Kremlin Propaganda and the Resurging Hope of the Russian People: Facts and Misconceptions

As the Russia-Ukraine war approaches its third year, the perception of the war among the Russian people has completely shifted. Moscow has become the epicenter of nationalist sentiments, where victory, power, and displays of strength have surged. Billboards, LED screens, and public buildings in most major cities of the country reflect Putin’s propaganda, which glorifies the war and equates it with victory. Similarly, television broadcasts, print media, and radio programs propagate the discourse of Russian nationalism, framing the war as a national cause.

At the onset of the war, the Russian people harbored significant prejudices against this war, whose purpose and outcome were uncertain. Particularly within the first year of the war, the failure of Russian offensives and the retreat of the Russian army led to great anxiety and concern among the Russian populace. These concerns were compounded by economic hardships and terrorist bombings in Russian cities, making the people keenly feel the magnitude of the tragedy. However, the delay in U.S. and Western aid to Ukraine, Russia’s adaptation to a war economy, and military assistance from countries like Iran, North Korea, and China provided Russia with an opportunity to recover and gain strength. With the addition of Putin’s and the Kremlin’s propaganda efforts, the Russian people began to believe in victory once again. A significant portion of the population, including Russian intellectuals opposed to the occupation, now appears to be lending support to the war. Indeed, the death of Navalny, the most prominent voice of opposition against Putin, has effectively silenced and subdued Russian dissent.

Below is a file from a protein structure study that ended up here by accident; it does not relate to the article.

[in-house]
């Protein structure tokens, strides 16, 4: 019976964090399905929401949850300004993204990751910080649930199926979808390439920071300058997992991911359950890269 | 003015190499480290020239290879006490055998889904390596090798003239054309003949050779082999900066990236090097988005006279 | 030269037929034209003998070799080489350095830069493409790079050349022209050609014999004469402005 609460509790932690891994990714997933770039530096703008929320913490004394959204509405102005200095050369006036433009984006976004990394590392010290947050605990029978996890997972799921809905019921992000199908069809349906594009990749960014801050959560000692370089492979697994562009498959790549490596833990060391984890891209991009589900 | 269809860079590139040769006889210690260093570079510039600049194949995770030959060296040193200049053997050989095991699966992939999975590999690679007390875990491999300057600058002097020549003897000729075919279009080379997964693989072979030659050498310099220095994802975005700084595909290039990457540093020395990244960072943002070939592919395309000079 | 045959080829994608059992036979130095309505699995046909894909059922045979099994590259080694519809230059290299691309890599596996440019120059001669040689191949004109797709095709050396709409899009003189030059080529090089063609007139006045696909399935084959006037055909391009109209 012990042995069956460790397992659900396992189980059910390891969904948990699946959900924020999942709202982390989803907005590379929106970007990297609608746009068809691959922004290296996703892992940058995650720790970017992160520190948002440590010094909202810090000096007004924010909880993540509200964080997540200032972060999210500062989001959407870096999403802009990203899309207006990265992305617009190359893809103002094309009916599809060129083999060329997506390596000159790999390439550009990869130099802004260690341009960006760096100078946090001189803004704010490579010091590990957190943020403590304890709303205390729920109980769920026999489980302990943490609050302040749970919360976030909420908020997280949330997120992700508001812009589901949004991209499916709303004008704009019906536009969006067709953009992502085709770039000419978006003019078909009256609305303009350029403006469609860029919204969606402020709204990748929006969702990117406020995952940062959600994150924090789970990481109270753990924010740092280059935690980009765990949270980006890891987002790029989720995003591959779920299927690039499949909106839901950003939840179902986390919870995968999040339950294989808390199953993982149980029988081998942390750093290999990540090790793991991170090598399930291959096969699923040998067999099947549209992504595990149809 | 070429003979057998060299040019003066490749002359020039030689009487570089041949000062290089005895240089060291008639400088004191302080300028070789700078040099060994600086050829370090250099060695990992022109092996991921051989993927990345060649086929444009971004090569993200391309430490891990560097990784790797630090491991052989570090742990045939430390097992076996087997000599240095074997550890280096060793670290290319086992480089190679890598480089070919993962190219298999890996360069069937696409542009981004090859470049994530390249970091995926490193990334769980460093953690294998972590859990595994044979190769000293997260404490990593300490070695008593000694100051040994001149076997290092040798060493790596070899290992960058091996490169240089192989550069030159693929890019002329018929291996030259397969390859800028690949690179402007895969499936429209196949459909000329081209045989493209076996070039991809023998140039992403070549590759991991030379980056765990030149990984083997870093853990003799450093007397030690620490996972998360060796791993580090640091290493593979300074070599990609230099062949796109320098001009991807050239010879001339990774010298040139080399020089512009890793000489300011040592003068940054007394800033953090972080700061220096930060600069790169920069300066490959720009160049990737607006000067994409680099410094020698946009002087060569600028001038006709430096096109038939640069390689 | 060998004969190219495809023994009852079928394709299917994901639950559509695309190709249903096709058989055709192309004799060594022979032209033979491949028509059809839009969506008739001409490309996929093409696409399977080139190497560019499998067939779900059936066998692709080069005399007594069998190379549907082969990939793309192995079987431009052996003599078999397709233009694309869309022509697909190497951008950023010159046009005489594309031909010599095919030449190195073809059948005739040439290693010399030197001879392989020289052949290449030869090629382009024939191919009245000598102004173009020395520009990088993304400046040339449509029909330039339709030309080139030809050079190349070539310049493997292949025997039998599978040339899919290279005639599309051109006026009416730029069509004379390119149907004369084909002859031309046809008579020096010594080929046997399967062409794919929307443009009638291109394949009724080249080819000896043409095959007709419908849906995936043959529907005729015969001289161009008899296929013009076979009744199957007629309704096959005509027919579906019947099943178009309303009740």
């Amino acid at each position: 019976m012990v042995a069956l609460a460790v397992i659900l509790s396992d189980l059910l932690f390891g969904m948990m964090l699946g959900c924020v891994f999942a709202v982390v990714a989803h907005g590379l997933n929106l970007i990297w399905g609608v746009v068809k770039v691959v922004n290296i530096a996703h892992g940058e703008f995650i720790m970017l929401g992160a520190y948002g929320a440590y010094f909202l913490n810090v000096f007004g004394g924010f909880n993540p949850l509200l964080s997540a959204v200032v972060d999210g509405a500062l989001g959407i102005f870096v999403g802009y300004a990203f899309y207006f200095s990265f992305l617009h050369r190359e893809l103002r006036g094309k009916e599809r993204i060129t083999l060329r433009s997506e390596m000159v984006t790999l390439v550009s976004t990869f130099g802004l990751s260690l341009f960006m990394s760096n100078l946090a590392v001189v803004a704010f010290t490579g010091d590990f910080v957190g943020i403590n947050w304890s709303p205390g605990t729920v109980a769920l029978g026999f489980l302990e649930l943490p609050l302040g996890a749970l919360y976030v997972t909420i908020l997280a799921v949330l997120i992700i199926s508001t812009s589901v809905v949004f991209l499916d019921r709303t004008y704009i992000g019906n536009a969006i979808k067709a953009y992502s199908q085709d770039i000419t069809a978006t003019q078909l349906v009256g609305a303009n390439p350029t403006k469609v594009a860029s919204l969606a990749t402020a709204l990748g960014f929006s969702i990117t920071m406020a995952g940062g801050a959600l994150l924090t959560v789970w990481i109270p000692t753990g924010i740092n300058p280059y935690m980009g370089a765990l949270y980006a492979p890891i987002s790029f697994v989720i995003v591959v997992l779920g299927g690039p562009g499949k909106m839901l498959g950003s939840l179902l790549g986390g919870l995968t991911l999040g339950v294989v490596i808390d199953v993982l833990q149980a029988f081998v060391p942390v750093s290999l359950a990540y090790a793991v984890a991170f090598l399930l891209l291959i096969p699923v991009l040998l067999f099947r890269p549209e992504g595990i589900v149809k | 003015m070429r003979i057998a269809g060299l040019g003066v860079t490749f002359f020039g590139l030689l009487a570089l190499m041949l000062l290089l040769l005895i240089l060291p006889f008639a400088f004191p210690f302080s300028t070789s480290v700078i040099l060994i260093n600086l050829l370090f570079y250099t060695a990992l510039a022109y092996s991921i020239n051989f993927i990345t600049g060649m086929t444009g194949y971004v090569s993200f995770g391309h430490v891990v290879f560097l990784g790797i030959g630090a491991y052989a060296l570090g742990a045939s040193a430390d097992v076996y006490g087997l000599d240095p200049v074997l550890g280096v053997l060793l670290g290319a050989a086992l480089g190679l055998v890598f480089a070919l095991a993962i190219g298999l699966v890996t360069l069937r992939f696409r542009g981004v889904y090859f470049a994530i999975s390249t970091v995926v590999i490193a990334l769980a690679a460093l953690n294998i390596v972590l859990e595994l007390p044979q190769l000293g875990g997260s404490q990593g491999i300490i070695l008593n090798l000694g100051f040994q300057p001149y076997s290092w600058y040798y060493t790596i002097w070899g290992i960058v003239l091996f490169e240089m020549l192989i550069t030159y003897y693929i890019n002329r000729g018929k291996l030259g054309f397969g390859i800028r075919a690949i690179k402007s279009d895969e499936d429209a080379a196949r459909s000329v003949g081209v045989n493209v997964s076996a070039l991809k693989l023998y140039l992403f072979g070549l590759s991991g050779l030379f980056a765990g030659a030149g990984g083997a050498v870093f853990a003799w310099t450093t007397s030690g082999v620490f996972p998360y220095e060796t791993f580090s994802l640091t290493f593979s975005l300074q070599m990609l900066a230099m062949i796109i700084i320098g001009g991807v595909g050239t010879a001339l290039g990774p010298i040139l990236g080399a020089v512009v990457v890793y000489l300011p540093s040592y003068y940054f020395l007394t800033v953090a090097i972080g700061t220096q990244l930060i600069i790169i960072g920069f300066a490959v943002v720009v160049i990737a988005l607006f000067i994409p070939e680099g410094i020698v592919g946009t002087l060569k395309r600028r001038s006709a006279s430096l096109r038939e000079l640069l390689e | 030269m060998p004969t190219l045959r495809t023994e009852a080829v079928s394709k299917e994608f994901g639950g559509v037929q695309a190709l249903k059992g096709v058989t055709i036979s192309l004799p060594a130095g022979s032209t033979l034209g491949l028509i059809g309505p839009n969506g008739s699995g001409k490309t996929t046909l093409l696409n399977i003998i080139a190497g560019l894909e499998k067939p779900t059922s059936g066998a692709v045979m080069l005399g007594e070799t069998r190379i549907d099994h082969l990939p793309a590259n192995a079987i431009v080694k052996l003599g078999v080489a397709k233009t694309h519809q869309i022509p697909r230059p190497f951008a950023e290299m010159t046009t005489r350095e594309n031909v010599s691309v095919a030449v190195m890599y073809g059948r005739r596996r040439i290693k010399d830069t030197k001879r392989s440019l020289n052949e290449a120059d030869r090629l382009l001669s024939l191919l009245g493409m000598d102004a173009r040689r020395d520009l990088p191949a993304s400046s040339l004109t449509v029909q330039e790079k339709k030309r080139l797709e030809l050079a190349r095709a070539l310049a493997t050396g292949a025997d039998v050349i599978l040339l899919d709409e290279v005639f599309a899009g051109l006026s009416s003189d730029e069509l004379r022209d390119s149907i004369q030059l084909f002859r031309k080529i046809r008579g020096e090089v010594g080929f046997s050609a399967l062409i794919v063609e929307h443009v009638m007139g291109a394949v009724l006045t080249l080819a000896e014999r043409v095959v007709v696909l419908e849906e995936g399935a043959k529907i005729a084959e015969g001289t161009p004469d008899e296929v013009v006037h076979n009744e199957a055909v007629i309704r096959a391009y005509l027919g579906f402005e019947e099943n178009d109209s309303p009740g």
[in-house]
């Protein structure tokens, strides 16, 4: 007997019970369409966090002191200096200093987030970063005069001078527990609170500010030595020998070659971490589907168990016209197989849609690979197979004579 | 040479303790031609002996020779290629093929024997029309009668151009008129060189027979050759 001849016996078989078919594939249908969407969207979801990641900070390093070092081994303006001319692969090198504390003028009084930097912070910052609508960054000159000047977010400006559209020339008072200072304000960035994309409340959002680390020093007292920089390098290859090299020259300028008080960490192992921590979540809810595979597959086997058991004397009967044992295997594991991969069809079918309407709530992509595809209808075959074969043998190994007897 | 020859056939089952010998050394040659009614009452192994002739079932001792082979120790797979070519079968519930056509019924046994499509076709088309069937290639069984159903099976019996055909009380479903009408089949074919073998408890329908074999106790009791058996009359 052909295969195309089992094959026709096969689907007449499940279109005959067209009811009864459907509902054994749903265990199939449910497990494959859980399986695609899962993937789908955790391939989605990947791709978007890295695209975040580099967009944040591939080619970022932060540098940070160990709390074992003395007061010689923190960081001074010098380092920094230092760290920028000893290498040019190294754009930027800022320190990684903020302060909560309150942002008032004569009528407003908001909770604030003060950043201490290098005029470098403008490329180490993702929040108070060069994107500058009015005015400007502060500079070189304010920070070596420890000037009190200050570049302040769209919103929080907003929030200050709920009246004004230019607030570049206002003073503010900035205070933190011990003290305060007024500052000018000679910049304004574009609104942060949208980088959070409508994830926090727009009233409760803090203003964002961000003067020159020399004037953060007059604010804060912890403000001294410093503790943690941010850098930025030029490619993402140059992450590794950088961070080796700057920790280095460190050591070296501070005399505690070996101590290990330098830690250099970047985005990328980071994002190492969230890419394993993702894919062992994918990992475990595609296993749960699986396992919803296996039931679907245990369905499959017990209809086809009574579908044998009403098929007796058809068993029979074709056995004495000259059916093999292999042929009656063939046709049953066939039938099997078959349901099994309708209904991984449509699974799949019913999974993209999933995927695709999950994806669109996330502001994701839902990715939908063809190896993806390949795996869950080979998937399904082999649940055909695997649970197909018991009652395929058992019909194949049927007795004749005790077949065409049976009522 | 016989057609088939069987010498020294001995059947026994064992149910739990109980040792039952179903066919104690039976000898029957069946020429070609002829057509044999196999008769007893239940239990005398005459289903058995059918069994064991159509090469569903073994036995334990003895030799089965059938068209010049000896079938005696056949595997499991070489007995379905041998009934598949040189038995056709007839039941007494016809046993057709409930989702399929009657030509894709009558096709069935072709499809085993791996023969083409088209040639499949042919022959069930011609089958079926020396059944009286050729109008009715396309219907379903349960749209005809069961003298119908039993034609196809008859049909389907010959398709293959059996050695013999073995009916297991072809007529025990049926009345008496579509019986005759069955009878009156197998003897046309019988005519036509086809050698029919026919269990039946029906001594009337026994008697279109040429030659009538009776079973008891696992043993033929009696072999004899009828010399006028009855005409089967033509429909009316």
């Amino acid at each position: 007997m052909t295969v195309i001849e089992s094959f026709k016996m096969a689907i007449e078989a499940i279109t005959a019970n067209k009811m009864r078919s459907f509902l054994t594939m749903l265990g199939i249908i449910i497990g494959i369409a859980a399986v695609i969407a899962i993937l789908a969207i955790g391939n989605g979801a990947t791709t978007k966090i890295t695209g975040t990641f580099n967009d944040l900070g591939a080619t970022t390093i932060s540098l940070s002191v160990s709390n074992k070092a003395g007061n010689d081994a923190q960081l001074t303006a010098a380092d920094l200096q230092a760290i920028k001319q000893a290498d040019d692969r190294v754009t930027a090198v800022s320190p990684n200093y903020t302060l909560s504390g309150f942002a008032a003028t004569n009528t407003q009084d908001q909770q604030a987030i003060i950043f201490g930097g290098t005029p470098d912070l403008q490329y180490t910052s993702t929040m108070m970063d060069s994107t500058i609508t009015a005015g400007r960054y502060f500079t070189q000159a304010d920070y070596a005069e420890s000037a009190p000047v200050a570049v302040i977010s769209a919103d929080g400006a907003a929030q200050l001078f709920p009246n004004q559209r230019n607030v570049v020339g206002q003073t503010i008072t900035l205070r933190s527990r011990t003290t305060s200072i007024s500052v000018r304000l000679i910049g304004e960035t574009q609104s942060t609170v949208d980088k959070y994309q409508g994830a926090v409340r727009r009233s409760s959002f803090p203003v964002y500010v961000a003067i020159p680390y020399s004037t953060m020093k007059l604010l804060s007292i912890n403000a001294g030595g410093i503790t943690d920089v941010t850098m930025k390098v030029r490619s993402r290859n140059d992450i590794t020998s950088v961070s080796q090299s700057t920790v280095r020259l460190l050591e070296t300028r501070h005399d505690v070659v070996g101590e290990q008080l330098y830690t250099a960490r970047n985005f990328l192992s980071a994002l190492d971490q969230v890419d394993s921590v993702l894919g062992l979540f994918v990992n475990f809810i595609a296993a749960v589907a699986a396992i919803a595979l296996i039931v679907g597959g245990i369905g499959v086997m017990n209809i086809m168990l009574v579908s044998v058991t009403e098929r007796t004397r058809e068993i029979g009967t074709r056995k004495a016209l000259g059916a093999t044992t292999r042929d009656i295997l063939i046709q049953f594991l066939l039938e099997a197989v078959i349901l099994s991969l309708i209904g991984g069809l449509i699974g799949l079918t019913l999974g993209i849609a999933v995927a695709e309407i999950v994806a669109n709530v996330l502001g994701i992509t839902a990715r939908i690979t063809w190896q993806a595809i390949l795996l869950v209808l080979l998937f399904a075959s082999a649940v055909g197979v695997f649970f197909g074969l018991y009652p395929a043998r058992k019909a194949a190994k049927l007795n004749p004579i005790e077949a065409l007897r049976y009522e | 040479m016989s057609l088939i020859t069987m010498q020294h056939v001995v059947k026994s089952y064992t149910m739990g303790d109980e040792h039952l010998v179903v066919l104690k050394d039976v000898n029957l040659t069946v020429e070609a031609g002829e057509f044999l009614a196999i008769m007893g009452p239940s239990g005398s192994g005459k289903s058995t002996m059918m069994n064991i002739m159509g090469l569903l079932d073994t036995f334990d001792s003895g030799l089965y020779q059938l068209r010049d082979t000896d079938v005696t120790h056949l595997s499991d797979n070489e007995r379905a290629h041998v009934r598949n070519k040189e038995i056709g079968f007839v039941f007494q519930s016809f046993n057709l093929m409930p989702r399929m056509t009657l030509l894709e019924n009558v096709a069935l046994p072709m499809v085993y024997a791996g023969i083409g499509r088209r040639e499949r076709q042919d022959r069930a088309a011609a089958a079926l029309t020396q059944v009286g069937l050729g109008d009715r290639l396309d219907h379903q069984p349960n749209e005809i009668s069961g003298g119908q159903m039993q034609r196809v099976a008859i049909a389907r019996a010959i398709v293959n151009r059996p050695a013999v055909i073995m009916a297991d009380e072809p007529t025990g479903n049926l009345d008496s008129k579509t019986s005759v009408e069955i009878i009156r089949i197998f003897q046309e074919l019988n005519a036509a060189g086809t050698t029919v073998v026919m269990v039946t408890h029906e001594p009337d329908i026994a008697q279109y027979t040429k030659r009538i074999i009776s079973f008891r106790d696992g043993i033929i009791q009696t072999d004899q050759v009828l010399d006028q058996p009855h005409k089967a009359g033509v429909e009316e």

President Putin’s recent reelection for a fifth term has further solidified his image and bolstered his charismatic personality. The resurgence of Russian military offensives and the capture of key Ukrainian cities on the eve of the election boosted Russia’s confidence and contributed to Putin’s cause.

The Kremlin’s propaganda and the resurging hopes of the Russian people essentially form a narrative to mask the negative aspects of the war. While the Russian people may not currently feel the pressure of the war and the political, social, and economic wounds it has inflicted, the future will bear a heavy cost for them. Significant military losses have occurred, with thousands of young Russians having lost their lives. Additionally, a substantial portion of the young population now faces barriers preventing both their participation in the war and their ability to work. The trauma experienced by these young individuals and their families will become a national tragedy for Russia in the future. Furthermore, the Russian military has suffered significant losses in terms of military weapons and equipment. It will take many years for Russia to regain its former powerful military inventory. Similarly, although the Russian people may not currently feel the economic hardships and sanctions imposed, these sanctions will begin to exert pressure on the population in the coming years.

Written by Umut GUNER.

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